CUED Publications database

In vitro osteoblast response to ferritic stainless steel fiber networks for magneto-active layers on implants

Malheiro, VN and Skepper, JN and Brooks, RA and Markaki, AE (2013) In vitro osteoblast response to ferritic stainless steel fiber networks for magneto-active layers on implants. Journal of Biomedical Materials Research - Part A, 101 A. pp. 1588-1598. ISSN 1549-3296

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Abstract

The use of a porous coating on prosthetic components to encourage bone ingrowth is an important way of improving uncemented implant fixation. Enhanced fixation may be achieved by the use of porous magneto-active layers on the surface of prosthetic implants, which would deform elastically on application of a magnetic field, generating internal stresses within the in-growing bone. This approach requires a ferromagnetic material able to support osteoblast attachment, proliferation, differentiation, and mineralization. In this study, the human osteoblast responses to ferromagnetic 444 stainless steel networks were considered alongside those to nonmagnetic 316L (medical grade) stainless steel networks. While both networks had similar porosities, 444 networks were made from coarser fibers, resulting in larger inter-fiber spaces. The networks were analyzed for cell morphology, distribution, proliferation, and differentiation, extracellular matrix production and the formation of mineralized nodules. Cell culture was performed in both the presence of osteogenic supplements, to encourage cell differentiation, and in their absence. It was found that fiber size affected osteoblast morphology, cytoskeleton organization and proliferation at the early stages of culture. The larger inter-fiber spaces in the 444 networks resulted in better spatial distribution of the extracellular matrix. The addition of osteogenic supplements enhanced cell differentiation and reduced cell proliferation thereby preventing the differences in proliferation observed in the absence of osteogenic supplements. The results demonstrated that 444 networks elicited favorable responses from human osteoblasts, and thus show potential for use as magnetically active porous coatings for advanced bone implant applications. © 2012 Wiley Periodicals, Inc.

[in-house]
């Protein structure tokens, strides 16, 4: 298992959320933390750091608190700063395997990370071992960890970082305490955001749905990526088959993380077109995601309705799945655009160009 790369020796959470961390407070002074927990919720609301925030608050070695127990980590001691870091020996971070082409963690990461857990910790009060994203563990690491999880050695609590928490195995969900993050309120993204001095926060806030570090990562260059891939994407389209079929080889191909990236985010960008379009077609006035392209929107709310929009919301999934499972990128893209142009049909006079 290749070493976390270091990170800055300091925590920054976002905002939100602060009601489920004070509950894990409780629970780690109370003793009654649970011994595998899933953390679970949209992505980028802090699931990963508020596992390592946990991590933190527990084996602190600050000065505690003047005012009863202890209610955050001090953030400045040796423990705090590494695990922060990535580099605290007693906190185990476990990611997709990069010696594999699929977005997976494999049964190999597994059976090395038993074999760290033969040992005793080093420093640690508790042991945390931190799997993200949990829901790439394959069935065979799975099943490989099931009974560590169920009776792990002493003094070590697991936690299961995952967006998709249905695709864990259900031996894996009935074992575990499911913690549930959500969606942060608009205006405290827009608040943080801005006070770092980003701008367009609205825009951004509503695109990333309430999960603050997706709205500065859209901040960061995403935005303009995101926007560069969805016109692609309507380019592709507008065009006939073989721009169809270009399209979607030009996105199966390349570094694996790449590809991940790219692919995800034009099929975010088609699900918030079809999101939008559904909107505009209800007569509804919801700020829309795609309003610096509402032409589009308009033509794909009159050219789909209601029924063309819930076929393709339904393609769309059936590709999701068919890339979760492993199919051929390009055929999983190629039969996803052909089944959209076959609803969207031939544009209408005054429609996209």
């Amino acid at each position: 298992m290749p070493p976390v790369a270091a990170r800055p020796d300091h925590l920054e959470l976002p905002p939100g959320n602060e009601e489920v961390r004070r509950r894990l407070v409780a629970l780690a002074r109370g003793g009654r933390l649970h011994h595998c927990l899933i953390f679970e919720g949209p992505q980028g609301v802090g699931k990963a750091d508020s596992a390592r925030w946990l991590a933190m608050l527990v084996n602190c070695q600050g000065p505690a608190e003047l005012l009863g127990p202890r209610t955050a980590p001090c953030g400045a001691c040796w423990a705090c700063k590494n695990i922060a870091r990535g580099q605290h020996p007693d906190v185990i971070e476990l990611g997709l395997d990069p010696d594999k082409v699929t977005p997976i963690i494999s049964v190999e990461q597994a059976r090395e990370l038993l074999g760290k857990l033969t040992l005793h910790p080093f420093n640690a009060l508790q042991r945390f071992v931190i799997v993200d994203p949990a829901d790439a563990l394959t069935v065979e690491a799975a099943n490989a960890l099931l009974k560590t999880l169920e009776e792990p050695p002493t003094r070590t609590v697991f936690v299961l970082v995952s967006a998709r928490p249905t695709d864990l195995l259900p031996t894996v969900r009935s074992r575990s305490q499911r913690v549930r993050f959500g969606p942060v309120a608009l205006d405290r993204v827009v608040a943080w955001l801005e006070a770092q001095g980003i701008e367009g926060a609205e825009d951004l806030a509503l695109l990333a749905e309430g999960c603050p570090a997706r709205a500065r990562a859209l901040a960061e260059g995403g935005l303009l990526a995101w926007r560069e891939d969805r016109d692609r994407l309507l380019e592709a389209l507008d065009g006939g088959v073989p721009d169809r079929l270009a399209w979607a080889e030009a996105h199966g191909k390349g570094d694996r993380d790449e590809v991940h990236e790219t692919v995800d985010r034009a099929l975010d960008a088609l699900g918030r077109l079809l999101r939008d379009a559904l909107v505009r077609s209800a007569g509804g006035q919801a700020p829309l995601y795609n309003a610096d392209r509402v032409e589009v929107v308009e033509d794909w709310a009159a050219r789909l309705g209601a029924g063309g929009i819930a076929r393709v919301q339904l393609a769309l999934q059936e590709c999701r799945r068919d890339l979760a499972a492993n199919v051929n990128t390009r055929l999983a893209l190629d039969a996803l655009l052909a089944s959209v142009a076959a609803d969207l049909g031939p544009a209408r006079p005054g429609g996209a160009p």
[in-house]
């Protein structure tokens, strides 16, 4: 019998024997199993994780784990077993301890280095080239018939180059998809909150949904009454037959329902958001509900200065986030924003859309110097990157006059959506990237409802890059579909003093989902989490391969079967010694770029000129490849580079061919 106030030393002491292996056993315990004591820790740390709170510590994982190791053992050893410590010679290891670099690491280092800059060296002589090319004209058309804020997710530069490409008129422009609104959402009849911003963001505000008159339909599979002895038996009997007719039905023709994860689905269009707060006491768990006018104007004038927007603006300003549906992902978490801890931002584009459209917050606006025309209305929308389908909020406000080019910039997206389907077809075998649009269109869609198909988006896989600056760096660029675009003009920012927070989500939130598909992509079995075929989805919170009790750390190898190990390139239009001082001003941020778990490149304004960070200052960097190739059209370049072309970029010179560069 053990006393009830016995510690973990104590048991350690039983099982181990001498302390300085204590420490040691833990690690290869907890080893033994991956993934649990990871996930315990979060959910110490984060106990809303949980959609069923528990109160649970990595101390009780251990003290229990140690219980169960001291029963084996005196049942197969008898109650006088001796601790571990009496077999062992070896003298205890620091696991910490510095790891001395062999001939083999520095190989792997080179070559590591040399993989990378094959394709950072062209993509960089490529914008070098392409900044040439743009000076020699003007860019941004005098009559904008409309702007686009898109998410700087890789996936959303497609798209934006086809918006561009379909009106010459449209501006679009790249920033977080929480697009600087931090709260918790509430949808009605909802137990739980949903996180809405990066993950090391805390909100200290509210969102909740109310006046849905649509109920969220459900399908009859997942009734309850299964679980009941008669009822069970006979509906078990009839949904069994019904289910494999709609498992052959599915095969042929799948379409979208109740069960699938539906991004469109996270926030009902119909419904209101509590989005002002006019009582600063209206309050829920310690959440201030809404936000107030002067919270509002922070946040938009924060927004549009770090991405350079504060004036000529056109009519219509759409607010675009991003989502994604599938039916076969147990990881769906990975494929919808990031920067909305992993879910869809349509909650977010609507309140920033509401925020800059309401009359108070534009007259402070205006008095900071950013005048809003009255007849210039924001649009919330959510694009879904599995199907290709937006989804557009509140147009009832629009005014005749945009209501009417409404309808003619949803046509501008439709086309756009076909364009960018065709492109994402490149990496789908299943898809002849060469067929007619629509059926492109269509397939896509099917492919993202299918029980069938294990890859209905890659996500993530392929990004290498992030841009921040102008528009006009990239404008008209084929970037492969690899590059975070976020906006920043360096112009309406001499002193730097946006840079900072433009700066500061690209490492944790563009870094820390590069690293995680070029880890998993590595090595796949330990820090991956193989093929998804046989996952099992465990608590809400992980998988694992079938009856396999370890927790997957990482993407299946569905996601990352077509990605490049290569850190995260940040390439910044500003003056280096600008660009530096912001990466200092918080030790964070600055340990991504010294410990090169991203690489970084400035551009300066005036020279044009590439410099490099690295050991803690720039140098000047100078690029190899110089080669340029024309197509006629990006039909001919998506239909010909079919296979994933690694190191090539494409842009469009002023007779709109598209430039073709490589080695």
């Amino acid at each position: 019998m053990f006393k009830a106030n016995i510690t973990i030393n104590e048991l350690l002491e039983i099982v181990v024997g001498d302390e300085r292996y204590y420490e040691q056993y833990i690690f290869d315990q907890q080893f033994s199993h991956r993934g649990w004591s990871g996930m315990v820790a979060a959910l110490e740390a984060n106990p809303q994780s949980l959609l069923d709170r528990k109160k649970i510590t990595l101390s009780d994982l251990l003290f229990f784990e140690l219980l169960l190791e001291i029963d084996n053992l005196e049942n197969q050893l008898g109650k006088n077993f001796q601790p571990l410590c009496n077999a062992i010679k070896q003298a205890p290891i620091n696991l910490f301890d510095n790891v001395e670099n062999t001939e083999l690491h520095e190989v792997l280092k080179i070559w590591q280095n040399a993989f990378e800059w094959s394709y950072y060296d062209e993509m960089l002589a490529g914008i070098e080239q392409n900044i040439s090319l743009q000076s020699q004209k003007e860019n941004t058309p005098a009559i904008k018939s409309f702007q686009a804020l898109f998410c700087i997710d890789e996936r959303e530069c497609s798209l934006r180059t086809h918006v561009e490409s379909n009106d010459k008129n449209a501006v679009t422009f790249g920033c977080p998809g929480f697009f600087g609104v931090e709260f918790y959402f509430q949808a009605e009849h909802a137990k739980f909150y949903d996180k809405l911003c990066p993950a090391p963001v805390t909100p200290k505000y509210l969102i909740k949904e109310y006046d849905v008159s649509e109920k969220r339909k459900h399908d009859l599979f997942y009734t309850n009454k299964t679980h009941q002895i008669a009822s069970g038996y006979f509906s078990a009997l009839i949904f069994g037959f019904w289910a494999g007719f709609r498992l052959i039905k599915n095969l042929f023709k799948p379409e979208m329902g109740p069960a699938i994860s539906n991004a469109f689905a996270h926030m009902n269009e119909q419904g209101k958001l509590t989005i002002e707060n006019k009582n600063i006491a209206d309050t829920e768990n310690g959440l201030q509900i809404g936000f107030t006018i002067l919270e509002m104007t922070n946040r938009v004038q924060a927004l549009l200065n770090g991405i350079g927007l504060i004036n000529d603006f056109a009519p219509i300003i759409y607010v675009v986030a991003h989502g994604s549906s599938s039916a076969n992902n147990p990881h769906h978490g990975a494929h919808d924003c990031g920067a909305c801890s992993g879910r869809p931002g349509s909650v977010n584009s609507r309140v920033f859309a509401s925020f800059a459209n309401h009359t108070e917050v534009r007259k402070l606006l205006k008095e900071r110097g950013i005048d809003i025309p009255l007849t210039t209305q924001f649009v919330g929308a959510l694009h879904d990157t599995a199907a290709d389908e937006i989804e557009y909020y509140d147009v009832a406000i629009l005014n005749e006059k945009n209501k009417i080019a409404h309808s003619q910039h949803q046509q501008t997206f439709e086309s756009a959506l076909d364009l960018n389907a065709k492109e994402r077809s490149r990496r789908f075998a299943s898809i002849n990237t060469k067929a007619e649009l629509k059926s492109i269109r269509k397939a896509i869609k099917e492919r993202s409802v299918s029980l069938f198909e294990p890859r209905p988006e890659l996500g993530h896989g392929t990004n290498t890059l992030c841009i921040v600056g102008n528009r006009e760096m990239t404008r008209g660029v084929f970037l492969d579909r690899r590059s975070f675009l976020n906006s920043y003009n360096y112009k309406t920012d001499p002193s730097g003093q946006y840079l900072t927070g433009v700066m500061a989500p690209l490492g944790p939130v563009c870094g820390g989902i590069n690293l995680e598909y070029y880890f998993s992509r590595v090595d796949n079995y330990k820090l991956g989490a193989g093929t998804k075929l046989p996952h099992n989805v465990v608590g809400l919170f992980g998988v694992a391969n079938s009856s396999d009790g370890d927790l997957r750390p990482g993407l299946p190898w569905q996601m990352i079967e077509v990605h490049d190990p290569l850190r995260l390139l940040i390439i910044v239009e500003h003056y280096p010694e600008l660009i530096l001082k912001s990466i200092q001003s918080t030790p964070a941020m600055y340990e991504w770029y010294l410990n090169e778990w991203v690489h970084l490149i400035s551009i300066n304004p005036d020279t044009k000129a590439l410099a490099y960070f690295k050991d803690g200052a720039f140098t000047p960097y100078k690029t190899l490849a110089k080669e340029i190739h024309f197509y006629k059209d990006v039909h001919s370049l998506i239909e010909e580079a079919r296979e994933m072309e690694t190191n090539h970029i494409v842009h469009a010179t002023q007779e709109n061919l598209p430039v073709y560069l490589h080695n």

Item Type: Article
Uncontrolled Keywords: fiber networks mineralization osteoblast scaffold stainless steel
Subjects: UNSPECIFIED
Divisions: Div C > Materials Engineering
Div C > Biomechanics
Depositing User: Cron Job
Date Deposited: 07 Mar 2014 11:25
Last Modified: 17 Dec 2014 19:02
DOI: 10.1002/jbm.a.34473